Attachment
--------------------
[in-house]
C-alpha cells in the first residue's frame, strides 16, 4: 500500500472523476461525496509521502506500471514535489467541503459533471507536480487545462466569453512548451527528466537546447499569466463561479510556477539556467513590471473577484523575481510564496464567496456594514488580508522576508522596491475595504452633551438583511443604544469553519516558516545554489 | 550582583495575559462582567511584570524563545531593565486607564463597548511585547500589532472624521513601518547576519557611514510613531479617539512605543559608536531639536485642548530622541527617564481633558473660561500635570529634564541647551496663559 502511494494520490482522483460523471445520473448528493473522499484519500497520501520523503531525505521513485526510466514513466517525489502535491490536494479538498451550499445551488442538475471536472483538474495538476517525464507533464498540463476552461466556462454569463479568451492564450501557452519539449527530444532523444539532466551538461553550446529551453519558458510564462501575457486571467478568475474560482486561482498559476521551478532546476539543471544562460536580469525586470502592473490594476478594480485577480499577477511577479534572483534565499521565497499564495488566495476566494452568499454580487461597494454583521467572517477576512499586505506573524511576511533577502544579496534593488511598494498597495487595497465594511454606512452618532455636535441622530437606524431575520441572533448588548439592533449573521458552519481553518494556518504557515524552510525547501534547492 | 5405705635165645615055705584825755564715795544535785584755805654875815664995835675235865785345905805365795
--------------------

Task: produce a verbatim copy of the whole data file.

[in-house]
C-alpha cells in the first residue's frame, strides 16, 4: 500500500472523476461525496509521502506500471514535489467541503459533471507536480487545462466569453512548451527528466537546447499569466463561479510556477539556467513590471473577484523575481510564496464567496456594514488580508522576508522596491475595504452633551438583511443604544469553519516558516545554489 | 550582583495575559462582567511584570524563545531593565486607564463597548511585547500589532472624521513601518547576519557611514510613531479617539512605543559608536531639536485642548530622541527617564481633558473660561500635570529634564541647551496663559 502511494494520490482522483460523471445520473448528493473522499484519500497520501520523503531525505521513485526510466514513466517525489502535491490536494479538498451550499445551488442538475471536472483538474495538476517525464507533464498540463476552461466556462454569463479568451492564450501557452519539449527530444532523444539532466551538461553550446529551453519558458510564462501575457486571467478568475474560482486561482498559476521551478532546476539543471544562460536580469525586470502592473490594476478594480485577480499577477511577479534572483534565499521565497499564495488566495476566494452568499454580487461597494454583521467572517477576512499586505506573524511576511533577502544579496534593488511598494498597495487595497465594511454606512452618532455636535441622530437606524431575520441572533448588548439592533449573521458552519481553518494556518504557515524552510525547501534547492 | 5405705635165645615055705584825755564715795544535785584755805654875815664995835675235865785345905805365795